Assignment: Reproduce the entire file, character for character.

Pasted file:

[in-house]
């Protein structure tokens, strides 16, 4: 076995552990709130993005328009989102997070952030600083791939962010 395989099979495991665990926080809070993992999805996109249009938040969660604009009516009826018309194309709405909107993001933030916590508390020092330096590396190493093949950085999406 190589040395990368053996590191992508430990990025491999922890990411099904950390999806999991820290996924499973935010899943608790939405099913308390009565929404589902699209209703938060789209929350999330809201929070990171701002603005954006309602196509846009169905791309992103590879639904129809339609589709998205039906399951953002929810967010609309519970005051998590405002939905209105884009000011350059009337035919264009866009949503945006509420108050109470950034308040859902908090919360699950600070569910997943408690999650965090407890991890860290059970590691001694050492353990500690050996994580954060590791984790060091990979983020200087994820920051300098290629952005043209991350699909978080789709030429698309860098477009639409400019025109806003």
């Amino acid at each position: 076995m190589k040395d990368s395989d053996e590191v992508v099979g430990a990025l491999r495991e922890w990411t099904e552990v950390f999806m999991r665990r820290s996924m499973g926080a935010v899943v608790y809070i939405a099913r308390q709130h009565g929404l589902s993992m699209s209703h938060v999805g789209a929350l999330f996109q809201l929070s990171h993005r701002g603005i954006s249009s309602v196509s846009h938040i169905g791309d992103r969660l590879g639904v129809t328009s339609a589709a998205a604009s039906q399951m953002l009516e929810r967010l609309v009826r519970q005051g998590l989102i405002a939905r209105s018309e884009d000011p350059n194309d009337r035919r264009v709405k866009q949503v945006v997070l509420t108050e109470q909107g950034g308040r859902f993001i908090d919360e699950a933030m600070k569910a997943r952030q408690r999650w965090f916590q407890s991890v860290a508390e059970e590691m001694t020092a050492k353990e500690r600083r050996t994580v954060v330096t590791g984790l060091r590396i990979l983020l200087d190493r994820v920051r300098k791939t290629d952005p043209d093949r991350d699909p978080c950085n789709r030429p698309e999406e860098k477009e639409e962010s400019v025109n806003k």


[in-house]
């Protein structure tokens, strides 16, 4: 076995552990709130993005328009989102997070952030600083791939962010 395989099979495991665990926080809070993992999805996109249009938040969660604009009516009826018309194309709405909107993001933030916590508390020092330096590396190493093949950085999406 190589040395990368053996590191992508430990990025491999922890990411099904950390999806999991820290996924499973935010899943608790939405099913308390009565929404589902699209209703938060789209929350999330809201929070990171701002603005954006309602196509846009169905791309992103590879639904129809339609589709998205039906399951953002929810967010609309519970005051998590405002939905209105884009000011350059009337035919264009866009949503945006509420108050109470950034308040859902908090919360699950600070569910997943408690999650965090407890991890860290059970590691001694050492353990500690050996994580954060590791984790060091990979983020200087994820920051300098290629952005043209991350699909978080789709030429698309860098477009639409400019025109806003």
């Amino acid at each position: 076995m190589k040395d990368s395989d053996e590191v992508v099979g430990a990025l491999r495991e922890w990411t099904e552990v950390f999806m999991r665990r820290s996924m499973g926080a935010v899943v608790y809070i939405a099913r308390q709130h009565g929404l589902s993992m699209s209703h938060v999805g789209a929350l999330f996109q809201l929070s990171h993005r701002g603005i954006s249009s309602v196509s846009h938040i169905g791309d992103r969660l590879g639904v129809t328009s339609a589709a998205a604009s039906q399951m953002l009516e929810r967010l609309v009826r519970q005051g998590l989102i405002a939905r209105s018309e884009d000011p350059n194309d009337r035919r264009v709405k866009q949503v945006v997070l509420t108050e109470q909107g950034g308040r859902f993001i908090d919360e699950a933030m600070k569910a997943r952030q408690r999650w965090f916590q407890s991890v860290a508390e059970e590691m001694t020092a050492k353990e500690r600083r050996t994580v954060v330096t590791g984790l060091r590396i990979l983020l200087d190493r994820v920051r300098k791939t290629d952005p043209d093949r991350d699909p978080c950085n789709r030429p698309e999406e860098k477009e639409e962010s400019v025109n806003k």